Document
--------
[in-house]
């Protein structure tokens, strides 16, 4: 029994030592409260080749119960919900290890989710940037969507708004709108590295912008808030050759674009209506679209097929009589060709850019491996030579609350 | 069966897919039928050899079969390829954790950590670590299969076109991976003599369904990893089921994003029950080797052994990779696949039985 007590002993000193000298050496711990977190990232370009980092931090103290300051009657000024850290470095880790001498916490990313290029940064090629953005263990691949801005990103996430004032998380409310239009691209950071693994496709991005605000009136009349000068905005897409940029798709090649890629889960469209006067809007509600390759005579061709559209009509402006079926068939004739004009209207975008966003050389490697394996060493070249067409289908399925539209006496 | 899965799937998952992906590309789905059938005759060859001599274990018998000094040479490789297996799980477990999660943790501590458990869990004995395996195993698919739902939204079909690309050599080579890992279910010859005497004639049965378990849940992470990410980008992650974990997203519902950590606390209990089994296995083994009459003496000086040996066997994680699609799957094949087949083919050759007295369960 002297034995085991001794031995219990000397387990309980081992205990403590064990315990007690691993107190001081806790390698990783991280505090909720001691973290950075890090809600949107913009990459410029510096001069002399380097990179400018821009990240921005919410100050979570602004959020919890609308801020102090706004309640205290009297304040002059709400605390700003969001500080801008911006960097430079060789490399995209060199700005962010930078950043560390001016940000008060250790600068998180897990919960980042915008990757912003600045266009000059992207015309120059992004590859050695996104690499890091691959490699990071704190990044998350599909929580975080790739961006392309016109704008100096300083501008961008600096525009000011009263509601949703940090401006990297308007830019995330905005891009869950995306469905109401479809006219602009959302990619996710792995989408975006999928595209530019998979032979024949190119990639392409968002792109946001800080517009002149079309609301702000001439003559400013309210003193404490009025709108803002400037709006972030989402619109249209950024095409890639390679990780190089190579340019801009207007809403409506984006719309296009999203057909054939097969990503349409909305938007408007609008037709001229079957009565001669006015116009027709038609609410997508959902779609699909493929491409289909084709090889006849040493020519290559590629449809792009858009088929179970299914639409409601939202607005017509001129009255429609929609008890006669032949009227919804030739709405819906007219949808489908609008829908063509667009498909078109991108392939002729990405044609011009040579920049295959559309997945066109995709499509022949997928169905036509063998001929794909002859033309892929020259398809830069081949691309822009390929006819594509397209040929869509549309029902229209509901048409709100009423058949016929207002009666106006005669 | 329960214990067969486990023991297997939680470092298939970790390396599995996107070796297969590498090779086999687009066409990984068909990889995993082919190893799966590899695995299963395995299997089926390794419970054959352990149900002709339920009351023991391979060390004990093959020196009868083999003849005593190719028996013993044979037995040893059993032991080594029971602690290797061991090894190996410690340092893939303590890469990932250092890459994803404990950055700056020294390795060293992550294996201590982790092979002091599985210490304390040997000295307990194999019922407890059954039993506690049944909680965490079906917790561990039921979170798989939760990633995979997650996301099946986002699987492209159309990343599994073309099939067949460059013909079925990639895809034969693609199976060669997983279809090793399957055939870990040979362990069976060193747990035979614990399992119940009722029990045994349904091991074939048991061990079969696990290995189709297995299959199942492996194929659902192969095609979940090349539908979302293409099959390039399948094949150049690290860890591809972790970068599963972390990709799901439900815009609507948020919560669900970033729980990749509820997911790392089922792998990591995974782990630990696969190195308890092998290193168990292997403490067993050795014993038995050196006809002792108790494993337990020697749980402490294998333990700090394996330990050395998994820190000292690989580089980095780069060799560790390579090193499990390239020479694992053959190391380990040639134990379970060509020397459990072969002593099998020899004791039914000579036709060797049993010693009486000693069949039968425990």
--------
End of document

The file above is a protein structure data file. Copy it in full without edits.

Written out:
[in-house]
């Protein structure tokens, strides 16, 4: 029994030592409260080749119960919900290890989710940037969507708004709108590295912008808030050759674009209506679209097929009589060709850019491996030579609350 | 069966897919039928050899079969390829954790950590670590299969076109991976003599369904990893089921994003029950080797052994990779696949039985 007590002993000193000298050496711990977190990232370009980092931090103290300051009657000024850290470095880790001498916490990313290029940064090629953005263990691949801005990103996430004032998380409310239009691209950071693994496709991005605000009136009349000068905005897409940029798709090649890629889960469209006067809007509600390759005579061709559209009509402006079926068939004739004009209207975008966003050389490697394996060493070249067409289908399925539209006496 | 899965799937998952992906590309789905059938005759060859001599274990018998000094040479490789297996799980477990999660943790501590458990869990004995395996195993698919739902939204079909690309050599080579890992279910010859005497004639049965378990849940992470990410980008992650974990997203519902950590606390209990089994296995083994009459003496000086040996066997994680699609799957094949087949083919050759007295369960 002297034995085991001794031995219990000397387990309980081992205990403590064990315990007690691993107190001081806790390698990783991280505090909720001691973290950075890090809600949107913009990459410029510096001069002399380097990179400018821009990240921005919410100050979570602004959020919890609308801020102090706004309640205290009297304040002059709400605390700003969001500080801008911006960097430079060789490399995209060199700005962010930078950043560390001016940000008060250790600068998180897990919960980042915008990757912003600045266009000059992207015309120059992004590859050695996104690499890091691959490699990071704190990044998350599909929580975080790739961006392309016109704008100096300083501008961008600096525009000011009263509601949703940090401006990297308007830019995330905005891009869950995306469905109401479809006219602009959302990619996710792995989408975006999928595209530019998979032979024949190119990639392409968002792109946001800080517009002149079309609301702000001439003559400013309210003193404490009025709108803002400037709006972030989402619109249209950024095409890639390679990780190089190579340019801009207007809403409506984006719309296009999203057909054939097969990503349409909305938007408007609008037709001229079957009565001669006015116009027709038609609410997508959902779609699909493929491409289909084709090889006849040493020519290559590629449809792009858009088929179970299914639409409601939202607005017509001129009255429609929609008890006669032949009227919804030739709405819906007219949808489908609008829908063509667009498909078109991108392939002729990405044609011009040579920049295959559309997945066109995709499509022949997928169905036509063998001929794909002859033309892929020259398809830069081949691309822009390929006819594509397209040929869509549309029902229209509901048409709100009423058949016929207002009666106006005669 | 329960214990067969486990023991297997939680470092298939970790390396599995996107070796297969590498090779086999687009066409990984068909990889995993082919190893799966590899695995299963395995299997089926390794419970054959352990149900002709339920009351023991391979060390004990093959020196009868083999003849005593190719028996013993044979037995040893059993032991080594029971602690290797061991090894190996410690340092893939303590890469990932250092890459994803404990950055700056020294390795060293992550294996201590982790092979002091599985210490304390040997000295307990194999019922407890059954039993506690049944909680965490079906917790561990039921979170798989939760990633995979997650996301099946986002699987492209159309990343599994073309099939067949460059013909079925990639895809034969693609199976060669997983279809090793399957055939870990040979362990069976060193747990035979614990399992119940009722029990045994349904091991074939048991061990079969696990290995189709297995299959199942492996194929659902192969095609979940090349539908979302293409099959390039399948094949150049690290860890591809972790970068599963972390990709799901439900815009609507948020919560669900970033729980990749509820997911790392089922792998990591995974782990630990696969190195308890092998290193168990292997403490067993050795014993038995050196006809002792108790494993337990020697749980402490294998333990700090394996330990050395998994820190000292690989580089980095780069060799560790390579090193499990390239020479694992053959190391380990040639134990379970060509020397459990072969002593099998020899004791039914000579036709060797049993010693009486000693069949039968425990």